There's something especially satisfying about the Nobels awarded this year, the 100th anniversary of the prize. The science is comprehensible; the literature is crisp and relevant; and the Peace Prize was given to the organization--and its plain-spoken director--that may have the best chance of bringing some to our fractious world.
Peace Kofi Annan and the U.N.
One day last summer, as Kofi Annan sipped a beer and watched the sun set over Ghana, the land of his birth, he began reflecting on the men he had encountered in the palaces, fortresses and official homes that hold the leaders of the world. On the whole, he observed, they weren't particularly nice people. There were exceptions, of course--and he listed a few favorites--but by and large the act of rising to a position of high political power, he said, demanded a willingness to put ambition before humanity. Annan stopped for a moment and stared off into the pink sky. "Perhaps," he said, "this explains an awful lot about the world we're in."
The United Nations has always been an ambitious organization, and Annan, in a quiet way, an ambitious man. But in the decade since the end of the cold war, it has been an organization that has time and again put humanity ahead of ambition. Instead of pursuing the path of diplomatic agreement--a path where much gets discussed and nothing really changes--the organization has tried to stop some of the greatest humanitarian disasters of the day. Generally, it has failed. In Rwanda, Srebrenica, East Timor, Kosovo and elsewhere, its influence was not great enough to stop genocide, ethnic cleansing and other horrors. Too much at odds to act in concert, the nations of the world were content to let the founding ideal of the U.N.--universal social justice--shatter.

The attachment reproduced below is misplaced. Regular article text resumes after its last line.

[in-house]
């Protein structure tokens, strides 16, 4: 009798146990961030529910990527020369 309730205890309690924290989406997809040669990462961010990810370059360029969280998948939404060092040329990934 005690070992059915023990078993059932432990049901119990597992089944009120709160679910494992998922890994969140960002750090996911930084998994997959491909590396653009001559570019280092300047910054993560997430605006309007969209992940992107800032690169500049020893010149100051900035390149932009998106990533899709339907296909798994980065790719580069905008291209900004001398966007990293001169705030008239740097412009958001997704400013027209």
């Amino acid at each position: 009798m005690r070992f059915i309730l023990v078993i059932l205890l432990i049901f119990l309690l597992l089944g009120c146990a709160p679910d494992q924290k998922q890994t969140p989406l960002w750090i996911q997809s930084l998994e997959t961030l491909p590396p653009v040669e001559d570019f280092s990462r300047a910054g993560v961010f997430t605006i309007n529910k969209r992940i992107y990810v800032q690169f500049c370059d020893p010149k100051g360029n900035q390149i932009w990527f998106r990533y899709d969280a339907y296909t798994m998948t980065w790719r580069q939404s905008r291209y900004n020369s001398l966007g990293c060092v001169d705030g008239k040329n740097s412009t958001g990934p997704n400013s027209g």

Increasingly, the U.N. has been there to pick up the pieces. And when the organization and Annan won the Nobel Peace Prize last week, it was as much an acknowledgment of what they have done to repair the mistakes of the past decade as a recognition of how they had tried--and failed--to prevent those mistakes from unfolding. In Kosovo and East Timor, the U.N. has begun to turn nation building into a science, learning how to construct functioning governments and societies in countries torn apart by hate. It is a skill the U.N. may soon be called on to apply in Afghanistan, a land where its efforts have been repeatedly--and sometimes brutally--thwarted by the Taliban.
Even before the announcement last Friday, preparations were under way at U.N. headquarters for the possibility of a Nobel. Annan had been in the running once before, in 1998, but U.N. officials had been worried that an award then, while Annan was still in his first term as Secretary-General, would have made him too "saintly" to stand a chance at a second. But this year the stars seemed perfectly aligned.